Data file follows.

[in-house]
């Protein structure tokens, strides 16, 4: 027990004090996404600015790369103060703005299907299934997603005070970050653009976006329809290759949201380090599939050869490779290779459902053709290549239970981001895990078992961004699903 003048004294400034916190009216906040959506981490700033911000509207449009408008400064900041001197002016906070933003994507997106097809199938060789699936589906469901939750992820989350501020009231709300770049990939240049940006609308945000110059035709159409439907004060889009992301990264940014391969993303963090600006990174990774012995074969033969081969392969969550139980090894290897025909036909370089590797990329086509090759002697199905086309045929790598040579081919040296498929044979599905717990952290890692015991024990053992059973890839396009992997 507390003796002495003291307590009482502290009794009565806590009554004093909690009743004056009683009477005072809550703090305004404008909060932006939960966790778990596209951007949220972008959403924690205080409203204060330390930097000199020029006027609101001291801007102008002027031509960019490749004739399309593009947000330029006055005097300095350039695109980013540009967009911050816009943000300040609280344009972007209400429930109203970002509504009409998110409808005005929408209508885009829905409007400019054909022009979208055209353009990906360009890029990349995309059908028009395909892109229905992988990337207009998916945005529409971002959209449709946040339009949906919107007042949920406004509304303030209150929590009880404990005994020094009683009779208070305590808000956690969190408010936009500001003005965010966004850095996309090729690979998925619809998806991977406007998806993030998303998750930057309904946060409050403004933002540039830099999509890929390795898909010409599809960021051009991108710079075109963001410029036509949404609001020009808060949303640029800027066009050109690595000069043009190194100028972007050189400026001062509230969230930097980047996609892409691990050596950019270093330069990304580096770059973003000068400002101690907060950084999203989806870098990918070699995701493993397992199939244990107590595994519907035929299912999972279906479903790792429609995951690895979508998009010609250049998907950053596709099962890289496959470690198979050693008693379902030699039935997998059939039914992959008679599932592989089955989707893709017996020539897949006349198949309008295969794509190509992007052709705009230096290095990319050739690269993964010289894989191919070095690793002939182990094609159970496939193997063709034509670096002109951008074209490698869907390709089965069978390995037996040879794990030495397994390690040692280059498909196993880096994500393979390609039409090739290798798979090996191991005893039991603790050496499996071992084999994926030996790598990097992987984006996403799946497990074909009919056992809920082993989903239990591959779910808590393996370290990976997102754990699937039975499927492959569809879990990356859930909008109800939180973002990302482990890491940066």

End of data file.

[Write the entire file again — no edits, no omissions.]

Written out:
[in-house]
């Protein structure tokens, strides 16, 4: 027990004090996404600015790369103060703005299907299934997603005070970050653009976006329809290759949201380090599939050869490779290779459902053709290549239970981001895990078992961004699903 003048004294400034916190009216906040959506981490700033911000509207449009408008400064900041001197002016906070933003994507997106097809199938060789699936589906469901939750992820989350501020009231709300770049990939240049940006609308945000110059035709159409439907004060889009992301990264940014391969993303963090600006990174990774012995074969033969081969392969969550139980090894290897025909036909370089590797990329086509090759002697199905086309045929790598040579081919040296498929044979599905717990952290890692015991024990053992059973890839396009992997 507390003796002495003291307590009482502290009794009565806590009554004093909690009743004056009683009477005072809550703090305004404008909060932006939960966790778990596209951007949220972008959403924690205080409203204060330390930097000199020029006027609101001291801007102008002027031509960019490749004739399309593009947000330029006055005097300095350039695109980013540009967009911050816009943000300040609280344009972007209400429930109203970002509504009409998110409808005005929408209508885009829905409007400019054909022009979208055209353009990906360009890029990349995309059908028009395909892109229905992988990337207009998916945005529409971002959209449709946040339009949906919107007042949920406004509304303030209150929590009880404990005994020094009683009779208070305590808000956690969190408010936009500001003005965010966004850095996309090729690979998925619809998806991977406007998806993030998303998750930057309904946060409050403004933002540039830099999509890929390795898909010409599809960021051009991108710079075109963001410029036509949404609001020009808060949303640029800027066009050109690595000069043009190194100028972007050189400026001062509230969230930097980047996609892409691990050596950019270093330069990304580096770059973003000068400002101690907060950084999203989806870098990918070699995701493993397992199939244990107590595994519907035929299912999972279906479903790792429609995951690895979508998009010609250049998907950053596709099962890289496959470690198979050693008693379902030699039935997998059939039914992959008679599932592989089955989707893709017996020539897949006349198949309008295969794509190509992007052709705009230096290095990319050739690269993964010289894989191919070095690793002939182990094609159970496939193997063709034509670096002109951008074209490698869907390709089965069978390995037996040879794990030495397994390690040692280059498909196993880096994500393979390609039409090739290798798979090996191991005893039991603790050496499996071992084999994926030996790598990097992987984006996403799946497990074909009919056992809920082993989903239990591959779910808590393996370290990976997102754990699937039975499927492959569809879990990356859930909008109800939180973002990302482990890491940066």